In the movie Hoosiers, there is a classic scene where the coach of Hickory, Norman Dale (played by Gene Hackman) wants to calm the nerves of his team before the state championship game. His concern stems from the fact that the game is played in a large stadium, with a huge crowd, media, and other distractions. In order to focus his team, Coach Dale walks the team into the empty gym, pulls out a tape measure, and asks the team to measure the floor, then the baskets. The team promptly reports back that the baskets are 10 feet, just like every other basketball court. The team quickly grasps the message: the baskets are 10 feet and the gym is exactly the same as any court they have ever played on. Therefore, they need not worry about external distractions (gym, court, media, etc), they merely need to focus on themselves (the players) and what they do (they plays).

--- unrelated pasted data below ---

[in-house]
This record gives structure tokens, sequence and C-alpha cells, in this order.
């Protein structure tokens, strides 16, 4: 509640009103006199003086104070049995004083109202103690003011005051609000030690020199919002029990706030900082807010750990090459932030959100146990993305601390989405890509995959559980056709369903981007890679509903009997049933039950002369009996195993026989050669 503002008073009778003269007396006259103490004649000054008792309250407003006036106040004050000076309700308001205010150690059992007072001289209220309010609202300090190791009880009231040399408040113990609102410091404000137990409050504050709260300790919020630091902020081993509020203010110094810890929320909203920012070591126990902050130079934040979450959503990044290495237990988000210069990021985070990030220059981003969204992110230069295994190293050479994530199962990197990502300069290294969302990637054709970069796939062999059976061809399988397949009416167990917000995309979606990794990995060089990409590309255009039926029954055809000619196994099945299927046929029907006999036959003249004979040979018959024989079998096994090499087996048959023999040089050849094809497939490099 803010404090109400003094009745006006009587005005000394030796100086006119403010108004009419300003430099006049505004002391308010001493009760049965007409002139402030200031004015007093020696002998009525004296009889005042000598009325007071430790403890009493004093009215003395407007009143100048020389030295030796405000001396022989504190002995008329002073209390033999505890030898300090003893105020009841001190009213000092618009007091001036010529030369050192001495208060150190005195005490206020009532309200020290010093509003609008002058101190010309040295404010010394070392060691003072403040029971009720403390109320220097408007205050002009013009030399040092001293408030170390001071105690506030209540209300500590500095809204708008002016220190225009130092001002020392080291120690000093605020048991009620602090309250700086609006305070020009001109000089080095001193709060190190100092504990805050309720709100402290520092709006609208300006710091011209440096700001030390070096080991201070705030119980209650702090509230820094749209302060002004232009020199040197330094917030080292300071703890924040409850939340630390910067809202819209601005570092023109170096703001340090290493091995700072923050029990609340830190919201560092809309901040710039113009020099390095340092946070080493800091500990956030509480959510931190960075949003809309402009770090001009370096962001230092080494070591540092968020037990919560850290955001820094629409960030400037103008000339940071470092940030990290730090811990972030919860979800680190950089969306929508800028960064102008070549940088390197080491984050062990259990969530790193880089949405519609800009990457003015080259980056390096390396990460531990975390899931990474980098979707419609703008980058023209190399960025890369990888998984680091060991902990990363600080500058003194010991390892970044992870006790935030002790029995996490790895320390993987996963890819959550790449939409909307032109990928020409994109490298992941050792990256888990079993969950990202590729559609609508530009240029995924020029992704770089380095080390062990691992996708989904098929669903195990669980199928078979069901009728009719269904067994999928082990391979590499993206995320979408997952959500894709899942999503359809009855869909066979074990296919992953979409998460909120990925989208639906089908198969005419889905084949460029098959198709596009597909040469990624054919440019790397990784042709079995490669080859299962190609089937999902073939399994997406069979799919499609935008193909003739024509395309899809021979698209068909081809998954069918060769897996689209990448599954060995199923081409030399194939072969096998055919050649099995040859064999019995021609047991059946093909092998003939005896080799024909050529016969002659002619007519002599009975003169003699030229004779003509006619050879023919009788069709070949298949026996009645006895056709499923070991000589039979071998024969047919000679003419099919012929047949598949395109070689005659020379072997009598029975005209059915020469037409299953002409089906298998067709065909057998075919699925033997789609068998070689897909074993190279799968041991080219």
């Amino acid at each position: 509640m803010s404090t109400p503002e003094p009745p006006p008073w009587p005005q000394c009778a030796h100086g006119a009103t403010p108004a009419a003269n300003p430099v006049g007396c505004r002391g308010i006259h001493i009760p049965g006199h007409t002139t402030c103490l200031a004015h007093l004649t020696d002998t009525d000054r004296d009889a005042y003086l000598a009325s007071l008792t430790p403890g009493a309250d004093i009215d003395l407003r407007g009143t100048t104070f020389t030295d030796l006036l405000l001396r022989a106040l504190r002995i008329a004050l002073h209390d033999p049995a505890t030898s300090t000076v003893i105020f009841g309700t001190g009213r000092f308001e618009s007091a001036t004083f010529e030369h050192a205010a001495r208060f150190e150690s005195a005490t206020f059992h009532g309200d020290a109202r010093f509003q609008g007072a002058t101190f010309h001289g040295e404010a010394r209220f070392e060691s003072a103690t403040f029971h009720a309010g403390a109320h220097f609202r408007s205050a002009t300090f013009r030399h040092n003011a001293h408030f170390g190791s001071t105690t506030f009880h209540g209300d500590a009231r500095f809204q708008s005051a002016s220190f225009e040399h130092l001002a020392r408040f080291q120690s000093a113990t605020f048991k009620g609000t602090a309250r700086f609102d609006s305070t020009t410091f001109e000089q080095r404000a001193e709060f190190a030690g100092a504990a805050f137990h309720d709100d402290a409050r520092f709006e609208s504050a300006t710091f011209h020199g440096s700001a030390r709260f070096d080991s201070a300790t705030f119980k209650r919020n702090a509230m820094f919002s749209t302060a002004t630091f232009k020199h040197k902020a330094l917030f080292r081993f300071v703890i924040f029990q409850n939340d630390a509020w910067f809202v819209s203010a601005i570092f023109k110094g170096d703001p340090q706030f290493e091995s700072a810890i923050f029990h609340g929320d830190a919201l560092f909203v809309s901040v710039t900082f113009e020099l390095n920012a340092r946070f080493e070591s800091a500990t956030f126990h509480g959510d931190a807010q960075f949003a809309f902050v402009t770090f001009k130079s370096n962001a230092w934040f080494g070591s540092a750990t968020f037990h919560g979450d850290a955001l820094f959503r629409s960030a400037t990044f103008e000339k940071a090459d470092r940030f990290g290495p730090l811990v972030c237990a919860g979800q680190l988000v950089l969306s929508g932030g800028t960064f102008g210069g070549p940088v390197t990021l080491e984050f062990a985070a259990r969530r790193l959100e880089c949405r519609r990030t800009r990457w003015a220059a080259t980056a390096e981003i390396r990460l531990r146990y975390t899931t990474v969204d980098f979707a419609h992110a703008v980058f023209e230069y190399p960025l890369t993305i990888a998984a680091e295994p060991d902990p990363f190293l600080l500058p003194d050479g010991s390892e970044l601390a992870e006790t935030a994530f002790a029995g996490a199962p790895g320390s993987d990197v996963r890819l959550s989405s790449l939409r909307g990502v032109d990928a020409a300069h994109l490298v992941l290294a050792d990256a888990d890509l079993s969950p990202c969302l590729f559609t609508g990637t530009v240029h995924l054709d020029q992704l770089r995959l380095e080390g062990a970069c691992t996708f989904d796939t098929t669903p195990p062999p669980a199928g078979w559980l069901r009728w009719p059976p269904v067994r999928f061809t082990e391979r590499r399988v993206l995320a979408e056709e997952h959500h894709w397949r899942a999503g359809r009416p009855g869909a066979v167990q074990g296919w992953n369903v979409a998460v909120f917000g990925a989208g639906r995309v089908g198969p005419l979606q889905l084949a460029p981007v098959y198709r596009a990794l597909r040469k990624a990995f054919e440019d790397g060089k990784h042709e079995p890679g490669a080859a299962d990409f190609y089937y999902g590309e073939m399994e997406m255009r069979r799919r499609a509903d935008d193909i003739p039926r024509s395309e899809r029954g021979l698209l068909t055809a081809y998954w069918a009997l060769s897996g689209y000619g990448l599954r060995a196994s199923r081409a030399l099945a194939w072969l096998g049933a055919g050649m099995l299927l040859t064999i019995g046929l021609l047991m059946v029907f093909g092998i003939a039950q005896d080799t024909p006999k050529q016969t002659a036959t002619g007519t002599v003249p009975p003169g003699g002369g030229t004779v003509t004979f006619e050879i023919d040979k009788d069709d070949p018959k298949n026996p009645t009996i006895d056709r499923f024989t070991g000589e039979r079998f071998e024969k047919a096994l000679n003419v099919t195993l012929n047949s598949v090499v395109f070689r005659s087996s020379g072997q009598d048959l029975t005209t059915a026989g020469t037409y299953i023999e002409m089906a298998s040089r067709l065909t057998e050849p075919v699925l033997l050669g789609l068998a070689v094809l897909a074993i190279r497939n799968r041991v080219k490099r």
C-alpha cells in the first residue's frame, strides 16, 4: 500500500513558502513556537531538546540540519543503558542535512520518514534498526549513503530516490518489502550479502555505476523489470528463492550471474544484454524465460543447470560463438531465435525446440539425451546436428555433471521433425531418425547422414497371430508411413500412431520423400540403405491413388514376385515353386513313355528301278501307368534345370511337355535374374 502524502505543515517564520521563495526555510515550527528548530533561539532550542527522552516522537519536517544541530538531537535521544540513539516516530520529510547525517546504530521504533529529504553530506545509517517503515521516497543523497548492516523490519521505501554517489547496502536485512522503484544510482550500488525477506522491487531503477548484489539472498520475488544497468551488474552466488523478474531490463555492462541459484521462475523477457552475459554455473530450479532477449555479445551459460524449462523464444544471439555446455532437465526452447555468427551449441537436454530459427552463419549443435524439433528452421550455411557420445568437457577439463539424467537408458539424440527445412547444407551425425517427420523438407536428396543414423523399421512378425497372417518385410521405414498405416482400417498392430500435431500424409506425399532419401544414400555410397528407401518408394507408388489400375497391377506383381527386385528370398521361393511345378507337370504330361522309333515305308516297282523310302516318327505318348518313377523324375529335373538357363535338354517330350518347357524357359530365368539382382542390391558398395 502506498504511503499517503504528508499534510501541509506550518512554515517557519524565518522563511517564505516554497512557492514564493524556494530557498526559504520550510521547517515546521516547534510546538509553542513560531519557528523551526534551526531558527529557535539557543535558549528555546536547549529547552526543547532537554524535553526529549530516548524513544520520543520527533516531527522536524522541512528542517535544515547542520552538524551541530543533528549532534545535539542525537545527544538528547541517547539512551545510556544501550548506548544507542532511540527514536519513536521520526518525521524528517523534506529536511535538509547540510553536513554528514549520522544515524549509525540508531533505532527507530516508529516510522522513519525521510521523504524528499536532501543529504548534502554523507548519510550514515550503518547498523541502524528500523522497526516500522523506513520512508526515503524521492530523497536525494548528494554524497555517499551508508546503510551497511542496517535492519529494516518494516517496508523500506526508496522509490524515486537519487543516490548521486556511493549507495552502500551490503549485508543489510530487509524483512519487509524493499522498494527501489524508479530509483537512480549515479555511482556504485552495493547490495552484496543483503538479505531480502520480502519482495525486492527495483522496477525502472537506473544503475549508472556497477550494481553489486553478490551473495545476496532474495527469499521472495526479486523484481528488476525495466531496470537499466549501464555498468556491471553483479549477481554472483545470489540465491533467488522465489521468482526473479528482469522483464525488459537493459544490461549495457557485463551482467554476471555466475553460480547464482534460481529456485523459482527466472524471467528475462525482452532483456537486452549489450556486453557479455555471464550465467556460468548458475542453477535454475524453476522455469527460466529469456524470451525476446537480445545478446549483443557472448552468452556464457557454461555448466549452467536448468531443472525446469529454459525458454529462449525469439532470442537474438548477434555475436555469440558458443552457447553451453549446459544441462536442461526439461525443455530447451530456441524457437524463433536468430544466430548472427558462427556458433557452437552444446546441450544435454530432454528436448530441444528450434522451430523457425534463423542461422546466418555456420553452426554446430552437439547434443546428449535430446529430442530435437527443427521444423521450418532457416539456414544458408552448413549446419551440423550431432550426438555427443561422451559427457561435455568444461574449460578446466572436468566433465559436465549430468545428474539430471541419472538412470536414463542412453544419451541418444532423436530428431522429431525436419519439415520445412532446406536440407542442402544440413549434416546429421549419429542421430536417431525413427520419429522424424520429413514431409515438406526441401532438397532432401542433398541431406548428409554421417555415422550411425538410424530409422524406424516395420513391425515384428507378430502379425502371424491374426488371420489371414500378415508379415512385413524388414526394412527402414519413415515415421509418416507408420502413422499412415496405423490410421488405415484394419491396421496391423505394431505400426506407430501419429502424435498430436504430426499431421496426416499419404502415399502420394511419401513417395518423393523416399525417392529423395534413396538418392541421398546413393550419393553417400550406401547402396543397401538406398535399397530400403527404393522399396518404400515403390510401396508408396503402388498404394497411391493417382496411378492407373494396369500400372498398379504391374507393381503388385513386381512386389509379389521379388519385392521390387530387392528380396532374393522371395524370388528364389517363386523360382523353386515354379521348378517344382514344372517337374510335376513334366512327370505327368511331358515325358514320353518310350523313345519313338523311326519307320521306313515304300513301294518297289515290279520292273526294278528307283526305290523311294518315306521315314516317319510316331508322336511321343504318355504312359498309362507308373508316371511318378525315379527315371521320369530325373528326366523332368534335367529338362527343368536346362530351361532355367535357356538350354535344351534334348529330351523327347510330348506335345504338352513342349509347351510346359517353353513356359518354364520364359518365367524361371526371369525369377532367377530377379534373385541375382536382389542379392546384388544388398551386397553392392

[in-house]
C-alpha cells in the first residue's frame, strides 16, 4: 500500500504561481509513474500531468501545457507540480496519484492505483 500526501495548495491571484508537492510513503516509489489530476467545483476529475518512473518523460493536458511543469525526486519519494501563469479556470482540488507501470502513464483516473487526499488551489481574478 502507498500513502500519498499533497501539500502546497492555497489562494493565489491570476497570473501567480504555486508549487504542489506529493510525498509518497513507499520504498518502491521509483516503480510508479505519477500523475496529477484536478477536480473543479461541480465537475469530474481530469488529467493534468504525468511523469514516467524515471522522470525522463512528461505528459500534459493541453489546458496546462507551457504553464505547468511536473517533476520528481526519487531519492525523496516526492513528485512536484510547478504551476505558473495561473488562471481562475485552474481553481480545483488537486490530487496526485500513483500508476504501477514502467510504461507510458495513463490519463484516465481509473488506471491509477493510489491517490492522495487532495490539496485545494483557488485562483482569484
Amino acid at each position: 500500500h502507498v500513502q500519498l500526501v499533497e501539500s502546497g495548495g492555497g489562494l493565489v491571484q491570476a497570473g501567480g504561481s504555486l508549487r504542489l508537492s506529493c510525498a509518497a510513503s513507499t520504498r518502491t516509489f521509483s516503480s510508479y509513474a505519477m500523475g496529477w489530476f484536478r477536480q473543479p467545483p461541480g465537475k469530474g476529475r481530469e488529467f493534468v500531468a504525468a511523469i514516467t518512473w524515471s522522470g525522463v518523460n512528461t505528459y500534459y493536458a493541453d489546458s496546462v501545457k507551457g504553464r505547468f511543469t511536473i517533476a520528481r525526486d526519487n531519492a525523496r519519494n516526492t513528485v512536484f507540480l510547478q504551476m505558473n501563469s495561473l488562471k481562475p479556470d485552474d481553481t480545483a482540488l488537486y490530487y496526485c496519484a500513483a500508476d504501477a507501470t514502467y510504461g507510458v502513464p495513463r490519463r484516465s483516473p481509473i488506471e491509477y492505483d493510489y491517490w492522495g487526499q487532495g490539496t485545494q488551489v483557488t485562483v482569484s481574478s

Big Data has reached the point of maturity that is marked by unusual announcements, with unexpected companies/organizations/parties trumpeting their use of data. Here are some recent ones I've seen:
The interest in exploiting data is not a fad, its simply a reaction to the fact that more data is now available. However, there is one pattern that I see in these examples and many of the organizations that I talk to: The world is much more interested in insight from data, than in tools to analyze data. Sure, tools may help you glean insight, but wouldn't you just prefer to have the insight, without having to look for it? Paradoxically, I see most of the IT industry focused on building tools, data management technologies (Hadoop, etc), and other infrastructure.
The winners in this race will be those that can provide insight, without the need for expansive (and expensive) tools and integration. Like Coach Dale showed his team, its not about where you play, its about what you do when you are on the court. When it comes to Big Data, the world wants insight, not integration.